white supremacy » ADL Blogs
Posts Tagged ‘white supremacy’
July 15, 2015 8

White Supremacists View Donald Trump as Champion of Disaffected Whites

Don­ald Trump’s big­oted remarks about Mex­i­can immi­grants, his sub­se­quent jump in the polls and his abil­ity to attract thou­sands of peo­ple to a cam­paign event in Ari­zona caught the atten­tion of white suprema­cists. Eager to exploit the sit­u­a­tion, some white suprema­cists are hail­ing Trump as a cham­pion of dis­af­fected whites who are angry about non-white immi­gra­tion and cul­tural changes.

Andrew Anglin

Andrew Anglin

On July 13, neo-Nazi Andrew Anglin wrote an arti­cle on The Daily Stormer, the vir­u­lently racist and anti-Semitic site he runs, which praised Trump for his com­ments on Mex­i­cans. Anglin asserted, “The Trump Train has left the sta­tion and is run­ning non-stop to total vic­tory over the bar­bar­ian hordes of Mex­ico. Because there is one issue which mat­ters beyond all other issues and that is the inva­sion of White coun­tries by non-whites.”Anglin adds that “the amount of good” that Trump has done “is immeasurable.”

Writ­ing also on July 13, Peter Brimelow, who runs the racist, anti-immigrant site VDare, attacked “cul­tural Marx­ists,” often a code word for Jews, for rebuk­ing Trump’s remarks and “shut­ting down” the immi­gra­tion debate. Brimelow com­pares the reac­tion to Trump to the neg­a­tive reac­tion to the Con­fed­er­ate flag. Brimelow then implies that the main­stream media “elite” that has rejected Trump’s views is mostly made up of Jews in New York.

Richard Spencer, the head of the National Pol­icy Insti­tute, a white suprema­cist think tank, posted pic­tures of Trump’s cam­paign stop in Ari­zona on July 12, in the online racist jour­nal Radix under the title, “Trump Against the World.” Spencer claimed that Radix peo­ple were at the event. In the arti­cle, he also made an appar­ently sar­cas­tic com­ment about the “diver­sity” of the largely white crowd.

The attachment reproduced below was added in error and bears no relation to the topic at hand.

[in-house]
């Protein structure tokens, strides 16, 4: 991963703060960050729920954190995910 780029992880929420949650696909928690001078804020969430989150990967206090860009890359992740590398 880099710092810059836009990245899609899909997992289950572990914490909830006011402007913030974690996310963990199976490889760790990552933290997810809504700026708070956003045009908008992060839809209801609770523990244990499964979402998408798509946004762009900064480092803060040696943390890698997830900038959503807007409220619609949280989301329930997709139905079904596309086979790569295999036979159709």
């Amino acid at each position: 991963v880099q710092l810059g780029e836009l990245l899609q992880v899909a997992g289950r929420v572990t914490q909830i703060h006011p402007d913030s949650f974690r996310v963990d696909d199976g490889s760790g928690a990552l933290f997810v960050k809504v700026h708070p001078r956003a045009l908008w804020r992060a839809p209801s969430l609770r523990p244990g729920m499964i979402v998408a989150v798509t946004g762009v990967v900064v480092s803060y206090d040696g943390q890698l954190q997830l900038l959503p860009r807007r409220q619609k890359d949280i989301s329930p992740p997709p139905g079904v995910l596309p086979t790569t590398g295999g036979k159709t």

On July 10, non The Alter­na­tive Right, a white suprema­cist web­site, an uniden­ti­fied writer com­pared Trump to a “honey bad­ger” that has ram­paged through the Repub­li­can pri­mary field. The per­son writes, “Even if they could find some way of stop­ping Trump, the man has already left his mark on the 2016 Pres­i­den­tial Race by tap­ping into the ris­ing eth­no­cen­tric tide of Amer­i­can pol­i­tics, some­thing that is hardly likely to dis­si­pate when the lib­eral left is engaged in a mas­sive cul­ture war against White identity.”

Kevin Mac­Don­ald, a white suprema­cist and anti-Semite, wrote an arti­cle about Trump’s can­di­dacy in his online pub­li­ca­tion Occi­den­tal Observer on July 10. Mac­Don­ald claims that “Trump’s state­ments on the crim­i­nal ten­den­cies and gen­er­ally low func­tion­ing of Mex­i­can and Cen­tral Amer­i­can immi­grants have struck a chord with White America.”

*As a 501(c )(3) non-profit orga­ni­za­tion, the Anti-Defamation League does not sup­port or oppose can­di­dates for polit­i­cal office.

Tags: , , , , , , , , , , , , , ,

June 22, 2015 1

What Should We Tell Our Children About Charleston?

Credit: Stephen Melkisethian / CC BY-NC-ND 2.0

Credit: Stephen Melkisethian / CC BY-NC-ND 2.0

As we grieve, protest and fur­ther inves­ti­gate the hor­rific mur­der of nine African Amer­i­can parish­ioners at the his­toric Emanuel AME Church in Charleston, SC, many peo­ple are ask­ing: What should we tell the children?

Par­ents, fam­ily mem­bers and oth­ers are some­times uneasy about dis­cussing issues of vio­lence and injus­tice with chil­dren because they want to pro­tect them from ter­ri­ble and scary top­ics. How­ever, it is impor­tant that chil­dren have a lan­guage for dis­cussing the unfair­ness and injus­tice they see in the world and that as adults, we model that these con­ver­sa­tions are ones we are will­ing to engage in as we assure them that we are work­ing to coun­ter­act injustice.

Except for very young chil­dren, it is impor­tant to raise the issue with chil­dren. It is likely that with online access and the 24/7 hour news cycle, many young peo­ple have already heard about it and may be look­ing for an oppor­tu­nity to learn more. In talk­ing with chil­dren about emo­tion­ally chal­leng­ing top­ics, remem­ber to:

  • Give them the time and space to express their feel­ings (what­ever those feel­ings are) and actively lis­ten with empa­thy and compassion.
  • Find out what they already know, clar­ify any mis­in­for­ma­tion they have and answer their ques­tions. If you don’t know the answer, be hon­est about that and find out the answer together.
  • In an age-appropriate way and using lan­guage they can under­stand, share your own thoughts, feel­ings and spe­cific val­ues about the topic.